Recollections #3: Eat Cheese or Die

Oh, my mother would certainly be rolling in her grave this time. I fear I may have offended everyone at the same time. Let me try to recount my day from the beginning...

I was awoken by my lovely niece, Jennefer, jumping on my bed in the way only an excited child can. Once I was past my groggy, grumpy, rude awakening, she grasped my hand and begged me to paint her something that reminded me of Rohan. She wanted it in her room, so she could always look at it and imagine what it would be like to go there someday. How am I to say no to such a request, especially from my sweet niece? 

As soon as we had all eaten breakfast (Holdferd, like my father, insisted on family meals), Jennefer and I went out and I let her help me look for ingredients for paint. It may be more burdensome, but it is cheaper to go out and collect the items oneself than to pay for the paint. I am finding I have to locate different ingredients here in the Bree-lands than I did at home, and sometimes I can find no substitute at all! At this rate, I shall have to start selling my artwork if only to be able to purchase rarer colors...

After the shopping was handled, we returned home and I began to paint on the wall (the only wall that Marsie had approved was the one on the far side of the room, where no windows faced. That was fine by me, of course)! My plan was to paint Edoras, on the slopes of the White Mountains, with the dying light of sunset, and a herd of horses in the fore-view. It will take several days, if not weeks to complete. I had barely finished the foreground when Holdferd pointed out to me that it had been hours and I had not eaten! I quickly changed into a more appropriate dress, collected my sketchbook, and went to the Prancing Pony; a new habit of mine, as it seems. (I did stop at the stables to check on Felgar, of course. I need to take him out for a long ride tomorrow).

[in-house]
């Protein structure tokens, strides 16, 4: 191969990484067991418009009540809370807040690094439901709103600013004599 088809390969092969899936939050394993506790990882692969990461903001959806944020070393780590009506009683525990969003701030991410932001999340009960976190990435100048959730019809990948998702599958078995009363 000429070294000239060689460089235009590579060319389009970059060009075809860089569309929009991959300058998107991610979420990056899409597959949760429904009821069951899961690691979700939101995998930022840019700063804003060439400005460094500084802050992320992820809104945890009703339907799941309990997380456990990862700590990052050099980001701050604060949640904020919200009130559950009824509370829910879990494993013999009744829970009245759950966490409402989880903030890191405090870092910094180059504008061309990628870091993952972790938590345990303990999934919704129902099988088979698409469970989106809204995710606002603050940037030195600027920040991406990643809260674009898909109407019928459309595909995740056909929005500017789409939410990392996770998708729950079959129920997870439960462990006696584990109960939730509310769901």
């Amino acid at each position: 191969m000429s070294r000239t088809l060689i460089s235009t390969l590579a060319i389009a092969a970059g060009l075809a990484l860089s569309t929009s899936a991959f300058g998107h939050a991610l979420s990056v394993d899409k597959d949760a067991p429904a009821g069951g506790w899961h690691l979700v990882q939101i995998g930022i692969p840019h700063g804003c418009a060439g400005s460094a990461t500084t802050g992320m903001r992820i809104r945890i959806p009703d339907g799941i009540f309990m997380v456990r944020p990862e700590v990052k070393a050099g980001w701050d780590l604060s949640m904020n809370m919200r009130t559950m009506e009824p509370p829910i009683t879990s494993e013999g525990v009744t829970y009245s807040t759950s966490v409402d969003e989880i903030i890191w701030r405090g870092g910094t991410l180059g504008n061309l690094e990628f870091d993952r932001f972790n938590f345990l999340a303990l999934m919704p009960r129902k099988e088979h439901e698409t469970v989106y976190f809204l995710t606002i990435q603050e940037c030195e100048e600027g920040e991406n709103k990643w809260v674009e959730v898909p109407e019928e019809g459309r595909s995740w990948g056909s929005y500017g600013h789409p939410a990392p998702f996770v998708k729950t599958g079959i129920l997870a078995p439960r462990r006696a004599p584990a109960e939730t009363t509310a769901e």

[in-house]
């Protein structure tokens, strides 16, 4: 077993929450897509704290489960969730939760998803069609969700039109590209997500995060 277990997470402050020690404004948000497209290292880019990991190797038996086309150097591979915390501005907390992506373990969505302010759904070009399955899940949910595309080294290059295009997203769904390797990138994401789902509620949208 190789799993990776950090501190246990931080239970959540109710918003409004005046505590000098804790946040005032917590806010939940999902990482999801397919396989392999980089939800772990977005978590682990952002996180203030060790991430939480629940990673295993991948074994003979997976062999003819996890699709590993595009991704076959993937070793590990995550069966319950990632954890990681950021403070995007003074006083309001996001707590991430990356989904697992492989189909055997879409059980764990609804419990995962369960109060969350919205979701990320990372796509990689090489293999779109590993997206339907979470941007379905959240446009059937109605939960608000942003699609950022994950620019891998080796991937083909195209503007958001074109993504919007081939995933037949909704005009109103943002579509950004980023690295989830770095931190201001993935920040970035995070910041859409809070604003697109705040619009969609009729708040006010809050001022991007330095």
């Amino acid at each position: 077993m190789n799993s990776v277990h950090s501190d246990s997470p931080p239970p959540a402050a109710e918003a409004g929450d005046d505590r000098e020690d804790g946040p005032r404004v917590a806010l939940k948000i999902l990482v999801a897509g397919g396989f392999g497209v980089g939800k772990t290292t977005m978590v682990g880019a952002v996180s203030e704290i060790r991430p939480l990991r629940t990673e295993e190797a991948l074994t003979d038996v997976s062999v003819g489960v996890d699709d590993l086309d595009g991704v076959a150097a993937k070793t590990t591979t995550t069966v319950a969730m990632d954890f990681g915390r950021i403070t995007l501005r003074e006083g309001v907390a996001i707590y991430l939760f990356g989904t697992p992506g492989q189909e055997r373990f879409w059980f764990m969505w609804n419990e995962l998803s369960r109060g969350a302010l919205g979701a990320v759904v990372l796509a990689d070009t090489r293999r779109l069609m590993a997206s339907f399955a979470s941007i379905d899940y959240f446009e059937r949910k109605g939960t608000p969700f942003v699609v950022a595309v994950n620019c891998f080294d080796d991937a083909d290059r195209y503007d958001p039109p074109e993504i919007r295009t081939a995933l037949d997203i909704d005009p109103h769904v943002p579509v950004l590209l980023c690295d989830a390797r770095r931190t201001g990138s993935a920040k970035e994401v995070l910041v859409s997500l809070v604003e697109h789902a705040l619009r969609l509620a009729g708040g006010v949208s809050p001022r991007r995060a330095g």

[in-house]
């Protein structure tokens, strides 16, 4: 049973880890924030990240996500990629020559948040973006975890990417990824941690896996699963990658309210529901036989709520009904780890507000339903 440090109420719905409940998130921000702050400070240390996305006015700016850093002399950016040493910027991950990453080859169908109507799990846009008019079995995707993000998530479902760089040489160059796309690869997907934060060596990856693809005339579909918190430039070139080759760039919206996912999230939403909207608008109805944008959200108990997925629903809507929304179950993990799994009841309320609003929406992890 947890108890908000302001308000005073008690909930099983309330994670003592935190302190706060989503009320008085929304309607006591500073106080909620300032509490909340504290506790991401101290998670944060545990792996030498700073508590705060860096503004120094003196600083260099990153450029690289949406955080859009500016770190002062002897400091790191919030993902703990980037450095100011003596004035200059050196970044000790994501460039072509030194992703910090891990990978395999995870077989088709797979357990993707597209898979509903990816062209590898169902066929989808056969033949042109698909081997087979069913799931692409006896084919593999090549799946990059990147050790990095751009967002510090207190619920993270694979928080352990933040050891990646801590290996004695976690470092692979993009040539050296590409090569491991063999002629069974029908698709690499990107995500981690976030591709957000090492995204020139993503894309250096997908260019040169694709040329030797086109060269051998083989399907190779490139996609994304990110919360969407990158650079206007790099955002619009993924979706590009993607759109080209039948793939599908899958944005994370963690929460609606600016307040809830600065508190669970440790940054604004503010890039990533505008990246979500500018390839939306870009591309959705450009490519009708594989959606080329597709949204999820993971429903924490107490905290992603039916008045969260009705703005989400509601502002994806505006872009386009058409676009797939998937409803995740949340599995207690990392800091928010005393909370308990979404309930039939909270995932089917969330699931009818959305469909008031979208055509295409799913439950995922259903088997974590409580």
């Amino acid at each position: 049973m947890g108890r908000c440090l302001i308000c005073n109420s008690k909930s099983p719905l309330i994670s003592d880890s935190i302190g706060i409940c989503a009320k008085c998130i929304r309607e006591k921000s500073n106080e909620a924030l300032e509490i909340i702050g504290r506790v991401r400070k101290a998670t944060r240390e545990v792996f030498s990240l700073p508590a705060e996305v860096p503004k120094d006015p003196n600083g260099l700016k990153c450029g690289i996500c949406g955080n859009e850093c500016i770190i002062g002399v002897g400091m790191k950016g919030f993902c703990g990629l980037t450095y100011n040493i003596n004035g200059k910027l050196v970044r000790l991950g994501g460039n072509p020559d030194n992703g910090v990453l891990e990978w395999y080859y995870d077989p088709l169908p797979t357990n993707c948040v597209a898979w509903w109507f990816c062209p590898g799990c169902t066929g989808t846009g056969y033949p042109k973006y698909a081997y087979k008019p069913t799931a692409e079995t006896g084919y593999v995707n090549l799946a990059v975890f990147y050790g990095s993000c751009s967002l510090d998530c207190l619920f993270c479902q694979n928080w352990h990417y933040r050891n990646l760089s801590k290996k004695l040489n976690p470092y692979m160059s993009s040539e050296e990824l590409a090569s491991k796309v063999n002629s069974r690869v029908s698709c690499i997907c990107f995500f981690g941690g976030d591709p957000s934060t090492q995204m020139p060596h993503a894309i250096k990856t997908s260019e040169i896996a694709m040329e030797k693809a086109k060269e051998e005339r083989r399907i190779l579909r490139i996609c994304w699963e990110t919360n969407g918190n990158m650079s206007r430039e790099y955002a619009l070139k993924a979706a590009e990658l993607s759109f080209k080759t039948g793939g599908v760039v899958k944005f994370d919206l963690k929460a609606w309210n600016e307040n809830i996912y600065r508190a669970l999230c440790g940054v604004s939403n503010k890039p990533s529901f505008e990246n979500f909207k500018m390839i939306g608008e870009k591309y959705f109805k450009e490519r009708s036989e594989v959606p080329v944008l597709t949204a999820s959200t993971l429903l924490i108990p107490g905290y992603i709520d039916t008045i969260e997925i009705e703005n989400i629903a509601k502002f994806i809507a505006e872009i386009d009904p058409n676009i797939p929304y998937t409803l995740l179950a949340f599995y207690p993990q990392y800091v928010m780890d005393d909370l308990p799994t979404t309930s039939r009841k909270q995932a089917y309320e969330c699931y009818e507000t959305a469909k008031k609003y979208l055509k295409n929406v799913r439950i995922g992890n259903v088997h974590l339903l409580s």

I had not been there long, sketching away in my book, when I noticed Miss Piper Plumwood locked in conversation with a man in an ostentatiously large hat. She seemed to be looking for a way out of the conversation, so I collected my book and hurried my way up to the front of the tavern by the hearth to speak with her. I had barely told her a run-down of my day (after a brief comment on the man's hat) before he had insulted the men of my homeland! I was so infuriated, I threatened to smother him with his own hat at that moment!

It was around that time that Fenley arrived, and so Piper and I were free to talk amongst ourselves while the man (whom Piper informed me was Arthur Hazelwood) made himself scarce to speak with Mister Plumwood instead. Piper and I spoke something of husbands and how not to marry them, but she seemed wholly distracted all the while. I was worried for her, and even more so when Fenley offered the idea of dinner for all of us.

I likely should have been suspicious when the amount of food was placed before us. From what I knew of Fenley, there was little way he could afford as much (unless he had been paid for a commission I had not known about)! I stayed my tongue for a time, but there was much tension between Arthur, Piper, and Fenley. At one point, I remember myself offering to duel Arthur on Fenley's behalf! I think I was tipsy at that moment, however. The argument got heated - names were called, coins were tossed, a plate of mashed potatoes was thrown - and ultimately the table dispersed for a time.